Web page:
Carillion Collapse: One Year On

January 20, 2019

One year on from the collapse of Wolverhampton based construction and outsourcing firm Carillion, and former senior managers, along with the accountants who covered up the extent of the company’s problems, are still laughing all the way to the bank. Meanwhile taxpayers are forced ot pick up the £150m plus tab resulting from Carillion’s insolvency, with hospital construction projects in Smethwick and Liverpool delayed even further thanks to the Tories’ and Blairites failed strategy of privatisation.

Below we republish a recent article from The Socialist, newspaper of The Socialist Party, describing the extent of the scandal.

The story of the catastrophic collapse of Carillion took an even more shocking turn recently.

It has emerged that the private construction giant’s two flagship projects – the Midland Met Hospital in Sandwell and the Royal Liverpool University Hospital – went ahead without any oversight whatsoever from the industry watchdog, the Infrastructure and Projects Authority.

Even more outrageously, the Guardian reported last week that this complete lack of accountability happened after senior civil servants working for Jeremy Hunt when he was health secretary in 2015, successfully lobbied the Cabinet Office to specifically exempt the hospitals’ construction from public oversight.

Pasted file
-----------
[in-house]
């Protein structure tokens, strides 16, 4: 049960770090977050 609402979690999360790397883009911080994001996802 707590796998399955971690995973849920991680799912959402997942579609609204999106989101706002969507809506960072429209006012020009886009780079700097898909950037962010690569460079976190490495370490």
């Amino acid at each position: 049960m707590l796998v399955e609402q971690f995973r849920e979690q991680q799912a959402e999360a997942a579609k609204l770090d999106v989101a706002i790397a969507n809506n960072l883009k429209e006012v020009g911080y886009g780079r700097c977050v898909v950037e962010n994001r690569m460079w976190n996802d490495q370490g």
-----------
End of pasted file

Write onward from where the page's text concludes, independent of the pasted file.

In other words, Hunt and the Tories trashed the rulebook to make sure that their fat-cat pals in Carillion could do whatever they wanted with our hospitals without us knowing anything about it. No wonder the Carillion crisis has demonstrated some of the worst consequences of privatisation and capitalism.

The much delayed Midland Metropolitan Hospital in Smethwick, a victim of the collapse of Carillion

For masterminding its demise, Carillion’s former CEO Richard Howson got a hand-out of £688,000 plus a benefits package for a year after he left. And the interim CEO has been on an even higher salary of £750,000.

Meanwhile, over 2,000 workers have lost their jobs, construction of the much-needed hospitals remains at a complete standstill and the taxpayers are set to foot the £150 million bill to kick-start construction.

Carillion has also had to apologise for disgracefully blacklisting its workers for trade unionism.

This latest revelation rubs salt in the wound and shows how the bosses’ representatives in government and big business will always collude to exempt themselves from any rules that limit their reckless exploitation and profiteering. They cannot be trusted for a minute longer.

We need a different system now, not when the current contracts expire. We need to nationalise the major construction companies, with compensation paid only on the basis of proven need, i.e. not to the fat cats.

Only a socialist society – based on democratic workers’ control and management of all major industry – will be able to put these injustices right for good.

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